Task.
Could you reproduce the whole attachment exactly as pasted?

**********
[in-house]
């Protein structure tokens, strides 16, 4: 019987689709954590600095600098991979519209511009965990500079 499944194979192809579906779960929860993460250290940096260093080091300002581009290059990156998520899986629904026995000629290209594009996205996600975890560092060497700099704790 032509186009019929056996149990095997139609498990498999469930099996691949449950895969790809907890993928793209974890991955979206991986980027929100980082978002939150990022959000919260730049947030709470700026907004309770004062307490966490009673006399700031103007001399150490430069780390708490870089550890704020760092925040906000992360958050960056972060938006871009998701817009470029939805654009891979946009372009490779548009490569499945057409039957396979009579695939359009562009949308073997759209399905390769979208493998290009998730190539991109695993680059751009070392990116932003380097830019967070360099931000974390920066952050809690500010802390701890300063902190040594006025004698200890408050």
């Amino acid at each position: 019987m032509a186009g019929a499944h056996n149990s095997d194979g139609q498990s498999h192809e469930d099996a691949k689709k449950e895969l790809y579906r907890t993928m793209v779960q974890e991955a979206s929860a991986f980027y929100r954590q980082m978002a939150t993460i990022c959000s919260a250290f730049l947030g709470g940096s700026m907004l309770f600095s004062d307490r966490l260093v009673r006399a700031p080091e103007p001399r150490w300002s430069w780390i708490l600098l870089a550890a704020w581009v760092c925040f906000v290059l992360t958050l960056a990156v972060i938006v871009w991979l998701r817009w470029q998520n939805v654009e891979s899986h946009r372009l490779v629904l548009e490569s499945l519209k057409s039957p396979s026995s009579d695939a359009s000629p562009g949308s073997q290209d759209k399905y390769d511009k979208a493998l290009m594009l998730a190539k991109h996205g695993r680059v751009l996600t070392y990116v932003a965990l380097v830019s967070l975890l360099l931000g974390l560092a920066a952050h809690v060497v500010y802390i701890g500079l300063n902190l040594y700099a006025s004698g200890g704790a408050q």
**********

[in-house]
């Protein structure tokens, strides 16, 4: 019987689709954590600095600098991979519209511009965990500079 499944194979192809579906779960929860993460250290940096260093080091300002581009290059990156998520899986629904026995000629290209594009996205996600975890560092060497700099704790 032509186009019929056996149990095997139609498990498999469930099996691949449950895969790809907890993928793209974890991955979206991986980027929100980082978002939150990022959000919260730049947030709470700026907004309770004062307490966490009673006399700031103007001399150490430069780390708490870089550890704020760092925040906000992360958050960056972060938006871009998701817009470029939805654009891979946009372009490779548009490569499945057409039957396979009579695939359009562009949308073997759209399905390769979208493998290009998730190539991109695993680059751009070392990116932003380097830019967070360099931000974390920066952050809690500010802390701890300063902190040594006025004698200890408050």
């Amino acid at each position: 019987m032509a186009g019929a499944h056996n149990s095997d194979g139609q498990s498999h192809e469930d099996a691949k689709k449950e895969l790809y579906r907890t993928m793209v779960q974890e991955a979206s929860a991986f980027y929100r954590q980082m978002a939150t993460i990022c959000s919260a250290f730049l947030g709470g940096s700026m907004l309770f600095s004062d307490r966490l260093v009673r006399a700031p080091e103007p001399r150490w300002s430069w780390i708490l600098l870089a550890a704020w581009v760092c925040f906000v290059l992360t958050l960056a990156v972060i938006v871009w991979l998701r817009w470029q998520n939805v654009e891979s899986h946009r372009l490779v629904l548009e490569s499945l519209k057409s039957p396979s026995s009579d695939a359009s000629p562009g949308s073997q290209d759209k399905y390769d511009k979208a493998l290009m594009l998730a190539k991109h996205g695993r680059v751009l996600t070392y990116v932003a965990l380097v830019s967070l975890l360099l931000g974390l560092a920066a952050h809690v060497v500010y802390i701890g500079l300063n902190l040594y700099a006025s004698g200890g704790a408050q």